Biking at low to moderate intensities is a great form of active movement but without the impact and added stress to the body. In addition, it effectively works all joints through active ROM. We as PTs like to say “motion is lotion”, meaning that taking our joints through active motion will allow for improved joint lubrication and synovial fluid moving through the joint. This is essential during heavy bouts of training when we’re fighting heavy loads and compression forces throughout the body.

Finally, the assault bike is a great form of active rehab when we’re dealing with lingering injuries. Woke up and that ankle isn’t agreeing with the workout you have planned for that day? 20-30 minutes on the bike at mixed intensities is a great alternative.


In addition to the kettlebell being my favorite piece of gym equipment, the goblet squat may be my favorite exercise on this list. By holding a kettlebell at chest height and sinking down into a full squat we are essentially completing what is known as a goblet squat. Simple? Yes. But effective? Very much so.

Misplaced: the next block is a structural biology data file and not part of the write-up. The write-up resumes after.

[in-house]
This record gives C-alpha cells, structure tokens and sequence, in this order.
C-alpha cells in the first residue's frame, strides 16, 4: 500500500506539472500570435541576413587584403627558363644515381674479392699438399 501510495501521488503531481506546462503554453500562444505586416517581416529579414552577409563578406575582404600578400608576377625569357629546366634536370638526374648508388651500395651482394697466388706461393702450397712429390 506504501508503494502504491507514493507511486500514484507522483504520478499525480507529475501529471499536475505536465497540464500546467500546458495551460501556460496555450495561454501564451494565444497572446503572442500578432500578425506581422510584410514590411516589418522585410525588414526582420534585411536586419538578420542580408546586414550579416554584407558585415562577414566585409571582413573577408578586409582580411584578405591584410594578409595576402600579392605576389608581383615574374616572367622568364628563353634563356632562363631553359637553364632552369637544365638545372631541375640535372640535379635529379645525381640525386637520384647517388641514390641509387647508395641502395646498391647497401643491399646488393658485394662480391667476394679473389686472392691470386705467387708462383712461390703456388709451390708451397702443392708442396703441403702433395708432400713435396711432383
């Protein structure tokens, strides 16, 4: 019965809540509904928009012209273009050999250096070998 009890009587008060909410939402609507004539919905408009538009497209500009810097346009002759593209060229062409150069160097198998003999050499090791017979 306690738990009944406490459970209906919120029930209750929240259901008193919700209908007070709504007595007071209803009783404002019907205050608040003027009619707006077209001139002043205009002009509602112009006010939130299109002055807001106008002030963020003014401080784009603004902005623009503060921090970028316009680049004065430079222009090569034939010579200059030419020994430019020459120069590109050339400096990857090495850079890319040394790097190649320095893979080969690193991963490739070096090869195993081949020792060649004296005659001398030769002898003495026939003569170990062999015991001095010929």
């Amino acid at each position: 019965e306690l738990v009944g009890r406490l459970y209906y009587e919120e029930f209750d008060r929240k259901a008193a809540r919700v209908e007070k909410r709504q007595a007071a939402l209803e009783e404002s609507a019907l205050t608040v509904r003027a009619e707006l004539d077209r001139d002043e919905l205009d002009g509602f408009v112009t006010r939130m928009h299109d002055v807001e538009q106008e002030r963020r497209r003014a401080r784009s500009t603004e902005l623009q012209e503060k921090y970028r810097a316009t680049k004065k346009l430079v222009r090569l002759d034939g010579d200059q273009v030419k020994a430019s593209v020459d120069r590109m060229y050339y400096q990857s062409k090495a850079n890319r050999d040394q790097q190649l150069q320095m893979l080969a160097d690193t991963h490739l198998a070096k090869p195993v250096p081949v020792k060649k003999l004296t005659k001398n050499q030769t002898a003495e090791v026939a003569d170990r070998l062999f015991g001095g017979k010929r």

Holding the kettlebell in front of our center of mass provides a counterbalance that allows us to sink into the squat and achieve a full depth of movement that otherwise may be “sticky” or “irritating.” Furthermore, once we’re in the bottom of the squat, we can then work on things such as improving our hip flexion, ankle dorsiflexion, and thoracic extension which are all common limitations with the athletes we work with.

When applying to the goblet squat to our active recovery, I typically prescribe these to be completed as slow as possible with a focus on the eccentric portion of the lift. 5-10” lowering, 10” hold in the bottom of the squat while searching for stickiness and performing self-mobilization in the ankles/knees/hips, 2-3” concentric squatting out of the hole.

Goblet squats: great warm-up drill, great exercise, great cool-down stretch, great for active recovery.


Yoga poses are frequently incorporated into the accessory work we program for athletes and for good reason. They do a great job of blending mobility and flexibility while adding a certain degree of stability and strength, as well. A perfect example of this is the downward dog.

This exercise is a great way to improve end range overhead mobility and thoracic extension but while working through the full kinetic chain of the body.